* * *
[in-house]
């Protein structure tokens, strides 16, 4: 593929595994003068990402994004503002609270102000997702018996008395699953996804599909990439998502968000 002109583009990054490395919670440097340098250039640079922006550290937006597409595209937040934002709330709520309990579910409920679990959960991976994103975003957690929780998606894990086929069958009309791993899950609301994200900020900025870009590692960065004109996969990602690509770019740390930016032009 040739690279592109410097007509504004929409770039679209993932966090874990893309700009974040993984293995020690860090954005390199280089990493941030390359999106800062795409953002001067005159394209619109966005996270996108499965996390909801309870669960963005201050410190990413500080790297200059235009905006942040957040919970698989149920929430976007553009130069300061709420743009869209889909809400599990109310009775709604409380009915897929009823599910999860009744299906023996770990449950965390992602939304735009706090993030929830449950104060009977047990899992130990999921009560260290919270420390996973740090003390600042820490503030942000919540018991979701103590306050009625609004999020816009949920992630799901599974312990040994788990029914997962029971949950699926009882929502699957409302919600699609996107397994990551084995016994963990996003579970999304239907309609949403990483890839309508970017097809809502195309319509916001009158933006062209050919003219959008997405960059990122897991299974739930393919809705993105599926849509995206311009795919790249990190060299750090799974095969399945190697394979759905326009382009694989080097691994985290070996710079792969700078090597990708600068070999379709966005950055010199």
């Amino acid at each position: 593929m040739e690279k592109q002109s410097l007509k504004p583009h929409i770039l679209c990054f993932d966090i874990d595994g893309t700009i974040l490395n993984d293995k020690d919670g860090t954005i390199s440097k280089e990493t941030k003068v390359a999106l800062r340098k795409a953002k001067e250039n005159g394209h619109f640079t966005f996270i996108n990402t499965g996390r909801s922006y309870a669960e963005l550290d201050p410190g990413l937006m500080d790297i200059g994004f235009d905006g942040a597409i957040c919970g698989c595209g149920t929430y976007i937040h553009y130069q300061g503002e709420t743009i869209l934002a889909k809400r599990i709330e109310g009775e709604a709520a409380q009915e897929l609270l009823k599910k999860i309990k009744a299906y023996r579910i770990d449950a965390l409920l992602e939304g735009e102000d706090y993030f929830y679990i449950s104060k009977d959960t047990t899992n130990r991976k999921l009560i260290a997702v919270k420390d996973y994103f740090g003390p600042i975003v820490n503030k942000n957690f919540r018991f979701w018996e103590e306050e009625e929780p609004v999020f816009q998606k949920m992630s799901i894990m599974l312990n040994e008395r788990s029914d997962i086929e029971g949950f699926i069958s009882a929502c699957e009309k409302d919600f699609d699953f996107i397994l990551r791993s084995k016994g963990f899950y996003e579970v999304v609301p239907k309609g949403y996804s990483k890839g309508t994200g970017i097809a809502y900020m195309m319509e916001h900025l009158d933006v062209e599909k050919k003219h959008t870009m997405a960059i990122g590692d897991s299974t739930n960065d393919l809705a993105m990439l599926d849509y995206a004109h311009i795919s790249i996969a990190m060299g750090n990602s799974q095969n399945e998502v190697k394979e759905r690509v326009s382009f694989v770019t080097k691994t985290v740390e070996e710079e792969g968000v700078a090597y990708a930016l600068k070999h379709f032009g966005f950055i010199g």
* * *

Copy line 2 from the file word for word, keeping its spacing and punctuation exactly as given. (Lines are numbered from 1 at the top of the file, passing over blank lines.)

């Protein structure tokens, strides 16, 4: 593929595994003068990402994004503002609270102000997702018996008395699953996804599909990439998502968000 002109583009990054490395919670440097340098250039640079922006550290937006597409595209937040934002709330709520309990579910409920679990959960991976994103975003957690929780998606894990086929069958009309791993899950609301994200900020900025870009590692960065004109996969990602690509770019740390930016032009 040739690279592109410097007509504004929409770039679209993932966090874990893309700009974040993984293995020690860090954005390199280089990493941030390359999106800062795409953002001067005159394209619109966005996270996108499965996390909801309870669960963005201050410190990413500080790297200059235009905006942040957040919970698989149920929430976007553009130069300061709420743009869209889909809400599990109310009775709604409380009915897929009823599910999860009744299906023996770990449950965390992602939304735009706090993030929830449950104060009977047990899992130990999921009560260290919270420390996973740090003390600042820490503030942000919540018991979701103590306050009625609004999020816009949920992630799901599974312990040994788990029914997962029971949950699926009882929502699957409302919600699609996107397994990551084995016994963990996003579970999304239907309609949403990483890839309508970017097809809502195309319509916001009158933006062209050919003219959008997405960059990122897991299974739930393919809705993105599926849509995206311009795919790249990190060299750090799974095969399945190697394979759905326009382009694989080097691994985290070996710079792969700078090597990708600068070999379709966005950055010199």